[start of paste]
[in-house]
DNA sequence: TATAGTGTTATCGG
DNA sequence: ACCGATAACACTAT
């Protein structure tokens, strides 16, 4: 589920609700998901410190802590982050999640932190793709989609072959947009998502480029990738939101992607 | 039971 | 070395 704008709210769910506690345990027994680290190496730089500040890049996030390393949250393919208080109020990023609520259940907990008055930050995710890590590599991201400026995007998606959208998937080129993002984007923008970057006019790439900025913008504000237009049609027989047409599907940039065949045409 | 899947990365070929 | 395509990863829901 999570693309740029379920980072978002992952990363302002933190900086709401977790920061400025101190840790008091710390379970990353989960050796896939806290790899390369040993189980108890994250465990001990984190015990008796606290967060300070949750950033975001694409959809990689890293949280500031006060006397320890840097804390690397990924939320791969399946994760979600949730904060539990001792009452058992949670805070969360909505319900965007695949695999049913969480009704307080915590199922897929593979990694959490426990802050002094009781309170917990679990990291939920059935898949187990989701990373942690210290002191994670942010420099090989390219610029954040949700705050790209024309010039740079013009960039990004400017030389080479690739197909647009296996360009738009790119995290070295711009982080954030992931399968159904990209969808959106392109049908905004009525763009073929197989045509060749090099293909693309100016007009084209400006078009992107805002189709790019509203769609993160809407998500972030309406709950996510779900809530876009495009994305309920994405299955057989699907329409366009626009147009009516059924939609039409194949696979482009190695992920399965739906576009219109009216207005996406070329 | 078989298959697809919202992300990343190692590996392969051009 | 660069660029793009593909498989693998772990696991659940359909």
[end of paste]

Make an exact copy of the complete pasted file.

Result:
[in-house]
DNA sequence: TATAGTGTTATCGG
DNA sequence: ACCGATAACACTAT
């Protein structure tokens, strides 16, 4: 589920609700998901410190802590982050999640932190793709989609072959947009998502480029990738939101992607 | 039971 | 070395 704008709210769910506690345990027994680290190496730089500040890049996030390393949250393919208080109020990023609520259940907990008055930050995710890590590599991201400026995007998606959208998937080129993002984007923008970057006019790439900025913008504000237009049609027989047409599907940039065949045409 | 899947990365070929 | 395509990863829901 999570693309740029379920980072978002992952990363302002933190900086709401977790920061400025101190840790008091710390379970990353989960050796896939806290790899390369040993189980108890994250465990001990984190015990008796606290967060300070949750950033975001694409959809990689890293949280500031006060006397320890840097804390690397990924939320791969399946994760979600949730904060539990001792009452058992949670805070969360909505319900965007695949695999049913969480009704307080915590199922897929593979990694959490426990802050002094009781309170917990679990990291939920059935898949187990989701990373942690210290002191994670942010420099090989390219610029954040949700705050790209024309010039740079013009960039990004400017030389080479690739197909647009296996360009738009790119995290070295711009982080954030992931399968159904990209969808959106392109049908905004009525763009073929197989045509060749090099293909693309100016007009084209400006078009992107805002189709790019509203769609993160809407998500972030309406709950996510779900809530876009495009994305309920994405299955057989699907329409366009626009147009009516059924939609039409194949696979482009190695992920399965739906576009219109009216207005996406070329 | 078989298959697809919202992300990343190692590996392969051009 | 660069660029793009593909498989693998772990696991659940359909």